“My earliest farming memory is one of my sister and I, standing on upturned buckets, looking through a gap in the milking parlour wall watching my uncle milk the cows and our grandad beside us cleaning the teat buckets by the sink.”
“I can still remember the warmth from the pipe that brings the milk to the bulk tank against my face. My love for the pulsing sound of the clusters just grew from here.”
20-year-old Violet Ryan, who hails from Fawnagown, Co. Tipperary, recalled one of her earliest farming memories that instilled a love of the land in her.
She grew up beside her grandad’s dairy farm which is now being run by her grandmother, Margaret, and her uncle, Gerry.
“Neither of my parents farm, however, they have encouraged me and raised me with a love of nature, growing our own fruit and vegetables and having rescue hens.” she explained to Catherina Cunnane, editor of That’s Farming.
“We have been producing our own honey now for four years which creates its own buzz. I am now busy learning and practicing bee-keeping.”
“I love wearing my wellingtons and handling livestock. I never tire of seeing the different personalities within the herd. Witnessing the cows calving and helping them if needed is very humbling to me.”
“Farming has taught me that you cannot walk away from a job half-way through; you have to see it out to the end.”
Her farming background influenced the 20-year-old’s decision to enrol in a BSc in Agriculture at Waterford Institute of Technology.
Now entering into her final-year of the level-seven degree programme, she intends to complete an add-on, which, upon completion, will see her graduate with a BSc Honours in Land Management.
“The course has surpassed my expectations! I never thought I would learn how to weld or dissect animal organs.”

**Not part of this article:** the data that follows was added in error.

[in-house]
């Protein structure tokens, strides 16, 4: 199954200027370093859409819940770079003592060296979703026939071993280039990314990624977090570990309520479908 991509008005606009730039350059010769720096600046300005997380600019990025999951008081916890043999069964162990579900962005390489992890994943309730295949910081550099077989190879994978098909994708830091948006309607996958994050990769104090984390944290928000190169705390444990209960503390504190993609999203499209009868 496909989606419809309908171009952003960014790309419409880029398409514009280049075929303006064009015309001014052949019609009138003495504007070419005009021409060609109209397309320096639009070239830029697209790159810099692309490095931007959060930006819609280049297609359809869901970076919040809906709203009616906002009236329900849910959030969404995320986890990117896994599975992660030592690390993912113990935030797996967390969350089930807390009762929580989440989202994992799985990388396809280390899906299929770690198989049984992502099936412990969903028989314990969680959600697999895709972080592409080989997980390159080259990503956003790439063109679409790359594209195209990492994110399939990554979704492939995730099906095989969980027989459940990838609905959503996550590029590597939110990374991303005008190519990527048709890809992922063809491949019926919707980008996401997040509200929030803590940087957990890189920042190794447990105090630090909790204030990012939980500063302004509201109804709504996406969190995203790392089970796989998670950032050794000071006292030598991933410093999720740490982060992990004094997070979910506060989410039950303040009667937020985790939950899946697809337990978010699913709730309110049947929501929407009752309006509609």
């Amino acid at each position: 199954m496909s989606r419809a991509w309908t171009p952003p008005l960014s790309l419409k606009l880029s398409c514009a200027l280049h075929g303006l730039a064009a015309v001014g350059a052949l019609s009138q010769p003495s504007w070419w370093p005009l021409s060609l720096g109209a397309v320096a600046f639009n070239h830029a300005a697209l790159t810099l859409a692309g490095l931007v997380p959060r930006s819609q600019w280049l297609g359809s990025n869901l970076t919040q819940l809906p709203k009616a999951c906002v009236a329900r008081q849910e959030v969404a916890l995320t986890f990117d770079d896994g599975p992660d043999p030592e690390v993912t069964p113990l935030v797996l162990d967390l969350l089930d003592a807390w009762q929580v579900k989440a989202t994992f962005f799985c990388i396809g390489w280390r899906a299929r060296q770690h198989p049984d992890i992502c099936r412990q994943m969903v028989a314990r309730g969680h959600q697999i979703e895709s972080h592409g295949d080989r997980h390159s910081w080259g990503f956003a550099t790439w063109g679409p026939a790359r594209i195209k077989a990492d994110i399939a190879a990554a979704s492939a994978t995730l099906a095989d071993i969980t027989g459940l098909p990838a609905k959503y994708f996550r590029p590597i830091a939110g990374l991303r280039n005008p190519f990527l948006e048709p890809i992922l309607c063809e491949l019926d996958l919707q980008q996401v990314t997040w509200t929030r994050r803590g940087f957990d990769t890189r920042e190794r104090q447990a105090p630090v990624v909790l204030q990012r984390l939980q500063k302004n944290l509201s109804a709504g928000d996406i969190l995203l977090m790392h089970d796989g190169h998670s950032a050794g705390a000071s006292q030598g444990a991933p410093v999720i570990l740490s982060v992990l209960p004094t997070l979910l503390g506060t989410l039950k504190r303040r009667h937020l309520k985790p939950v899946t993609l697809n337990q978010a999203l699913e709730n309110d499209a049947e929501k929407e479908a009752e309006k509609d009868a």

“To now have the knowledge of how to run your farm as a business and the importance of it, wasn’t something I ever gave thought to, but I am glad now I have learnt it and can put that knowledge to use.”
“Being surrounded by fellow agricultural students, sharing the same interest as me, along with their knowledge, has just made WIT my happy place.”
The Tipperary native completed work placement overseas from January to April of this year.
She was based in Awanui in the North Island in New Zealand, where she milked a 250-cow dairy herd twice-a-day in an 18-unit herringbone parlour by herself, while also managing heifers and calves.
“I never thought that by going there, I would witness the worst drought since 2013. Therefore, water management was a huge part of my work and by the end of my placement, I was a pro at fixing water troughs!”
“While over in New Zealand, I got an amazing opportunity to meet Prime Minister Jacinda Ardern. The prime minister interviewed my host farmer to discuss his drought management and to show her support to the other farmers in the same situation,” she added.
Women in ag
“From my experience, I have found and still do that the farmers I have met have encouraged me to do the very best I can. I don’t believe this is because I am a woman, I believe they wanted me to feel what I am capable of.”
“There is more to agriculture than what meets the eye; you just have to explore it. A career in agriculture isn’t just a case of being a farmer.”
“At times, do wish that my parents had a farm and land so I could put what I have learnt into practice, however, this does motivate me and there is no reason why I cannot rent land in the future.”
With no career plans set in stone yet, Violet is leaning towards animal welfare and genetics.
She hopes to have her own farm in the future and like many people, relishes the idea of seeing other parts of the globe in all its glory. “Australia is on my travel list, but not to go working on a farm.”
“Next year, I hope to complete the DIY AI course. I am going to apply for my own herd number and raise a few Hereford calves. My ultimate goal is to have a herd of Droimeann and Scottish Highland cattle.”
“I’m a girl whose head turns when they hear a tractor passing. I am passionate about every field of agriculture, and learning, experiencing, and working as much as I can as it is my passion.”
“I think technology will even have a bigger role in terms of machinery and tractors. I also can imagine biodiversity measures and protecting our environment will play a huge part in farming.” Violet concluded.
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